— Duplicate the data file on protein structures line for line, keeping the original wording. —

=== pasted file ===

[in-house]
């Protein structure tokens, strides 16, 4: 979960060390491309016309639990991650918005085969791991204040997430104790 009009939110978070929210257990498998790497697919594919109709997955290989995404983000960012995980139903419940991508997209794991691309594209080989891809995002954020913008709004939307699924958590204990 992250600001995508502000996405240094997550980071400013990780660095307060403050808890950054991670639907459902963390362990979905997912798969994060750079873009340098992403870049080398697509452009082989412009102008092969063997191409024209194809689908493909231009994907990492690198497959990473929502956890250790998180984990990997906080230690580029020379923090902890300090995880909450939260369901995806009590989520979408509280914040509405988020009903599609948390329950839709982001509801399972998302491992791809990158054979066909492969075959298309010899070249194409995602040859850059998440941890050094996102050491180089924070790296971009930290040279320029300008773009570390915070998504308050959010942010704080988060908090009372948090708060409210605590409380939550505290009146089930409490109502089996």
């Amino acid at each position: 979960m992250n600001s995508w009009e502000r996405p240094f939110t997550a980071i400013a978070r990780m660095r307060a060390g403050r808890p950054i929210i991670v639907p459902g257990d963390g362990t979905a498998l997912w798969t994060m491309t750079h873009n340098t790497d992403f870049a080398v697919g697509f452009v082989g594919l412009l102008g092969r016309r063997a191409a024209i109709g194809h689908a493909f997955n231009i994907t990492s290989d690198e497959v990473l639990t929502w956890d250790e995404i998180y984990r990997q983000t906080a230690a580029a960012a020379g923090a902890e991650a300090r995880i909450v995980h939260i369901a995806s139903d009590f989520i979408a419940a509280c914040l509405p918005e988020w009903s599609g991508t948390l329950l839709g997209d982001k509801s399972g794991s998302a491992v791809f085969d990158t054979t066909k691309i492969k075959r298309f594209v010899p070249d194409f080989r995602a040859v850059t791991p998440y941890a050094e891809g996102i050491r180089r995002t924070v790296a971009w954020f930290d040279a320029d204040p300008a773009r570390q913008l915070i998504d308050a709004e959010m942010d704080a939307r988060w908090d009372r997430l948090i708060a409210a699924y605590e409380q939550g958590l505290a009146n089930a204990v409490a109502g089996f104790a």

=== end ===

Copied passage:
[in-house]
């Protein structure tokens, strides 16, 4: 979960060390491309016309639990991650918005085969791991204040997430104790 009009939110978070929210257990498998790497697919594919109709997955290989995404983000960012995980139903419940991508997209794991691309594209080989891809995002954020913008709004939307699924958590204990 992250600001995508502000996405240094997550980071400013990780660095307060403050808890950054991670639907459902963390362990979905997912798969994060750079873009340098992403870049080398697509452009082989412009102008092969063997191409024209194809689908493909231009994907990492690198497959990473929502956890250790998180984990990997906080230690580029020379923090902890300090995880909450939260369901995806009590989520979408509280914040509405988020009903599609948390329950839709982001509801399972998302491992791809990158054979066909492969075959298309010899070249194409995602040859850059998440941890050094996102050491180089924070790296971009930290040279320029300008773009570390915070998504308050959010942010704080988060908090009372948090708060409210605590409380939550505290009146089930409490109502089996």
């Amino acid at each position: 979960m992250n600001s995508w009009e502000r996405p240094f939110t997550a980071i400013a978070r990780m660095r307060a060390g403050r808890p950054i929210i991670v639907p459902g257990d963390g362990t979905a498998l997912w798969t994060m491309t750079h873009n340098t790497d992403f870049a080398v697919g697509f452009v082989g594919l412009l102008g092969r016309r063997a191409a024209i109709g194809h689908a493909f997955n231009i994907t990492s290989d690198e497959v990473l639990t929502w956890d250790e995404i998180y984990r990997q983000t906080a230690a580029a960012a020379g923090a902890e991650a300090r995880i909450v995980h939260i369901a995806s139903d009590f989520i979408a419940a509280c914040l509405p918005e988020w009903s599609g991508t948390l329950l839709g997209d982001k509801s399972g794991s998302a491992v791809f085969d990158t054979t066909k691309i492969k075959r298309f594209v010899p070249d194409f080989r995602a040859v850059t791991p998440y941890a050094e891809g996102i050491r180089r995002t924070v790296a971009w954020f930290d040279a320029d204040p300008a773009r570390q913008l915070i998504d308050a709004e959010m942010d704080a939307r988060w908090d009372r997430l948090i708060a409210a699924y605590e409380q939550g958590l505290a009146n089930a204990v409490a109502g089996f104790a």